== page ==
Eternal Family or an Eternal Kingdom?

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 “Families are forever.” This is not only a popular Mormon expression, it’s also one of Mormonism’s foundational principles. It ties in with their teaching that people can be married for all eternity. So also, families can exist for all eternity. Such families, however, will not just consist of a person’s earthly offspring. Mormonism says that, in eternity, married couples will also produce countless spirit children.

It further teaches that only those who attain godhood can obtain an eternal family. The connection between becoming a god and having an eternal family, however, is one most Mormons don’t like to acknowledge. In fact, many Mormons are genuinely confused by this. Numerous LDS members have told me they hope to have an eternal family while, in the next breath, strongly denying the possibility of their becoming a god.

That is why an article in the latest Ensign magazine (March 2018) caught my eye. It contains a phrase I have occasionally heard Mormons use but rarely have seen in print. Especially in an article written by a General Authority (a high echelon LDS leader). It’s from an address he gave at BYU where he encourages the students not to postpone marriage because, as the title of his address states, “Family is the fountain of happiness”. He focuses especially on the blessings of having an eternal family – something he mentions in his very first paragraph.

A little later, he relates his own experience with his wife. “Our faith in God and our relationship with each other have become unshaken as we have the seen the hand of the Lord guiding us through the process of building our kingdom in mortality. This kingdom will continue to grow forever and ever” (p. 56 my emphasis).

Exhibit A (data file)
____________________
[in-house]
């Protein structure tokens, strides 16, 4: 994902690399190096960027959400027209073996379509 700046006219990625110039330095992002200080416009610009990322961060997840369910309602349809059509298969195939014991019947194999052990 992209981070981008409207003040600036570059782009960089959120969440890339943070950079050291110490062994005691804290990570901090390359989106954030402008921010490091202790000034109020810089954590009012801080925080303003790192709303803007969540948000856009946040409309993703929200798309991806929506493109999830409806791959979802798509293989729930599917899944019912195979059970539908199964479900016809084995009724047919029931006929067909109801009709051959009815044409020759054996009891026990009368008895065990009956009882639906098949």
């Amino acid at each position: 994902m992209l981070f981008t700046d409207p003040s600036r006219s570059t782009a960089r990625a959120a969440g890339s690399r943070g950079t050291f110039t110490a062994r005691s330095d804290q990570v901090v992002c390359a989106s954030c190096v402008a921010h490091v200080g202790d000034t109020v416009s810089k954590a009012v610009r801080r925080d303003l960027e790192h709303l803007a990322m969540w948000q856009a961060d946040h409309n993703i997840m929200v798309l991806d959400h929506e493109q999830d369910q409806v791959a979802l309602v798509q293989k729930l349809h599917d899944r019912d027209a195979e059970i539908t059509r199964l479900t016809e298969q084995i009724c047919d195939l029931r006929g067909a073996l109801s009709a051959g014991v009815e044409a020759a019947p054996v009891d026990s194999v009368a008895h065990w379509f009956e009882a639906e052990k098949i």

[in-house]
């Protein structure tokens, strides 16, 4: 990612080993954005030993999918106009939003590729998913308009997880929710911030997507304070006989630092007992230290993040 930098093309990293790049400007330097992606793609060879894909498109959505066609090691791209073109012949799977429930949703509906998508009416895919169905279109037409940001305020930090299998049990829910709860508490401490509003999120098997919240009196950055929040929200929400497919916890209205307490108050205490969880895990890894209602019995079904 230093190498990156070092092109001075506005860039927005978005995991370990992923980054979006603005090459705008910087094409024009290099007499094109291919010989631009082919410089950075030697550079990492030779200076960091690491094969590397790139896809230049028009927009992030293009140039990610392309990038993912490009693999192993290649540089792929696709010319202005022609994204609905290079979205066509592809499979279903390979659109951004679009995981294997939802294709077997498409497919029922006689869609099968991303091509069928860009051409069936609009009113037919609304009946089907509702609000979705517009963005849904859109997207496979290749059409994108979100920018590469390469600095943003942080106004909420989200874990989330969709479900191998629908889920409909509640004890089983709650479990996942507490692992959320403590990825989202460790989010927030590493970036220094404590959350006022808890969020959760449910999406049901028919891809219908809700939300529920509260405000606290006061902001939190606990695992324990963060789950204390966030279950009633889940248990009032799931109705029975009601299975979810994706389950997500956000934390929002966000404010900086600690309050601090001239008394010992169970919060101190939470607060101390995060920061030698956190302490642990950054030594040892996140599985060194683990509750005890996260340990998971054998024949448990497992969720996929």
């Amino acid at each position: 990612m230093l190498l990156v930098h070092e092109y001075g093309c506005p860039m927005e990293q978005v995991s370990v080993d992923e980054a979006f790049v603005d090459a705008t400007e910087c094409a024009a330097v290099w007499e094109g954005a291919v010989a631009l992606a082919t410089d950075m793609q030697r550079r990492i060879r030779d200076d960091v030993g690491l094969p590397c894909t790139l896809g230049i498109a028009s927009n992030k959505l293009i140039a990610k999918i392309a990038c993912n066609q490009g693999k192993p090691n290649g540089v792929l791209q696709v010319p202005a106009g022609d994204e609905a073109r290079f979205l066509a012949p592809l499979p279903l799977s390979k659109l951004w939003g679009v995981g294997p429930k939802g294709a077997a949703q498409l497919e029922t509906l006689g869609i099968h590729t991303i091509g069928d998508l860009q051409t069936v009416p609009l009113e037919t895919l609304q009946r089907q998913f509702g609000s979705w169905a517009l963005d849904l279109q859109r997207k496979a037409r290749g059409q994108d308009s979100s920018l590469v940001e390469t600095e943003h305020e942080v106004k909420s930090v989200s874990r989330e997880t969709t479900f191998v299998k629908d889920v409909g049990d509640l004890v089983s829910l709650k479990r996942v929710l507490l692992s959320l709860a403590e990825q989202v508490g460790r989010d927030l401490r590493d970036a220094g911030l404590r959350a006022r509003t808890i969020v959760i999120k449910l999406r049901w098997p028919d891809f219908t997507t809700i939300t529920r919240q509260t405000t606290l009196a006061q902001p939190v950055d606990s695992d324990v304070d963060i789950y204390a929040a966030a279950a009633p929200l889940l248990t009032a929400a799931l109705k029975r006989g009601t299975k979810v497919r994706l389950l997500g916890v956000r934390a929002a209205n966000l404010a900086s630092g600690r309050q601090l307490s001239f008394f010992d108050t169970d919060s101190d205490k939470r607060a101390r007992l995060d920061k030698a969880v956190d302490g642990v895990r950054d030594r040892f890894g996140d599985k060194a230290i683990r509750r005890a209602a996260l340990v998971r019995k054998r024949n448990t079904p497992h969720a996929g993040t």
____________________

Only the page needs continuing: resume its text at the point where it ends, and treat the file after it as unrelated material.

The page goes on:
As stated above, a few times LDS members have talked about “their kingdom”.  But not very often. And rarely have I seen it in print.

The idea of an eternal kingdom, however, accurately reflects Mormon doctrine. More significantly, it illustrates how man-centered Mormonism is. A couple of days ago, I was talking with a couple who are witnessing to LDS missionaries. They expressed their frustration because the missionaries’ mindset was all about them – what they had to do and what they would receive.

Their doctrine of eternal families, which, in reality, is one about eternal kingdoms is just another example of Mormonism’s human orientation. Its view of eternity doesn’t emphasize the tremendous joy of being in God’s presence and of thanking and praising him for all eternity for loving us when we were unlovable. It is not about worshipping him along with all the angels and other saints.

It’s all about their attaining godhood. It’s all about their expanding their kingdom. It’s all about them.

As I told the couple, only the Holy Spirit can change people’s mindset. We can’t convince them through debate and argumentation. Our job is simply to give the Holy Spirit the opportunity to work on them by sharing God’s Word with them. It’s only through the Word that the Holy Spirit works. “Consequently, faith comes from hearing the message, and the message is heard through the word about Christ” (Romans 10:17).

This is a reminder we all need. Always remember that all you need to do is proclaim God’s Word. Then, leave the rest to the Holy Spirit.